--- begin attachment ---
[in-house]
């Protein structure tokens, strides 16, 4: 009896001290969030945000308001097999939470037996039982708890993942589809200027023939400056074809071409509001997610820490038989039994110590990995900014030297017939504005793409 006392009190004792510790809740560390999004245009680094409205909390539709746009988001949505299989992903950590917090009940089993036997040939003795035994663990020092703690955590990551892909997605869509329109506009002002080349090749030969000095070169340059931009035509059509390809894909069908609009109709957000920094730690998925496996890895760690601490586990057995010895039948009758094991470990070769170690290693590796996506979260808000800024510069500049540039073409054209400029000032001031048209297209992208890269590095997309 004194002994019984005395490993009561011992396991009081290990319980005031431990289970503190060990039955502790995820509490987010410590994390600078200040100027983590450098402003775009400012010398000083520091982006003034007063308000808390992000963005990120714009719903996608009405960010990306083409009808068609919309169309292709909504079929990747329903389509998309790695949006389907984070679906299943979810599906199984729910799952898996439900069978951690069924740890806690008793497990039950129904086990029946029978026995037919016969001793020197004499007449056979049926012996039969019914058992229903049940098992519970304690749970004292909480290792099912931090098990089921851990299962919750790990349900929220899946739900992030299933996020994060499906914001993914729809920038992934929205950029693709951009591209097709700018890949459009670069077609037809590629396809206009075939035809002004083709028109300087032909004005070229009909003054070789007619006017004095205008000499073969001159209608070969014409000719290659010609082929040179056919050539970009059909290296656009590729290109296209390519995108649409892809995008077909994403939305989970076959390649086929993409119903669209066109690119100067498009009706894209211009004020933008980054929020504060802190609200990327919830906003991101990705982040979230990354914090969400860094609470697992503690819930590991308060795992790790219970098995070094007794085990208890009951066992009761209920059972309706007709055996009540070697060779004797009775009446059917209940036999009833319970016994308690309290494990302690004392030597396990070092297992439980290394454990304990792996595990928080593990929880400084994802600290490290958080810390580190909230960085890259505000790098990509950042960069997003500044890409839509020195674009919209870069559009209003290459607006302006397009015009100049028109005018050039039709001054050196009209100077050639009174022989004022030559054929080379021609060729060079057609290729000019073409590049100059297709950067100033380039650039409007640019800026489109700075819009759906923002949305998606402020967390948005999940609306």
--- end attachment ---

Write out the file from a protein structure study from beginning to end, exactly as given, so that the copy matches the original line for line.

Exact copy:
[in-house]
């Protein structure tokens, strides 16, 4: 009896001290969030945000308001097999939470037996039982708890993942589809200027023939400056074809071409509001997610820490038989039994110590990995900014030297017939504005793409 006392009190004792510790809740560390999004245009680094409205909390539709746009988001949505299989992903950590917090009940089993036997040939003795035994663990020092703690955590990551892909997605869509329109506009002002080349090749030969000095070169340059931009035509059509390809894909069908609009109709957000920094730690998925496996890895760690601490586990057995010895039948009758094991470990070769170690290693590796996506979260808000800024510069500049540039073409054209400029000032001031048209297209992208890269590095997309 004194002994019984005395490993009561011992396991009081290990319980005031431990289970503190060990039955502790995820509490987010410590994390600078200040100027983590450098402003775009400012010398000083520091982006003034007063308000808390992000963005990120714009719903996608009405960010990306083409009808068609919309169309292709909504079929990747329903389509998309790695949006389907984070679906299943979810599906199984729910799952898996439900069978951690069924740890806690008793497990039950129904086990029946029978026995037919016969001793020197004499007449056979049926012996039969019914058992229903049940098992519970304690749970004292909480290792099912931090098990089921851990299962919750790990349900929220899946739900992030299933996020994060499906914001993914729809920038992934929205950029693709951009591209097709700018890949459009670069077609037809590629396809206009075939035809002004083709028109300087032909004005070229009909003054070789007619006017004095205008000499073969001159209608070969014409000719290659010609082929040179056919050539970009059909290296656009590729290109296209390519995108649409892809995008077909994403939305989970076959390649086929993409119903669209066109690119100067498009009706894209211009004020933008980054929020504060802190609200990327919830906003991101990705982040979230990354914090969400860094609470697992503690819930590991308060795992790790219970098995070094007794085990208890009951066992009761209920059972309706007709055996009540070697060779004797009775009446059917209940036999009833319970016994308690309290494990302690004392030597396990070092297992439980290394454990304990792996595990928080593990929880400084994802600290490290958080810390580190909230960085890259505000790098990509950042960069997003500044890409839509020195674009919209870069559009209003290459607006302006397009015009100049028109005018050039039709001054050196009209100077050639009174022989004022030559054929080379021609060729060079057609290729000019073409590049100059297709950067100033380039650039409007640019800026489109700075819009759906923002949305998606402020967390948005999940609306």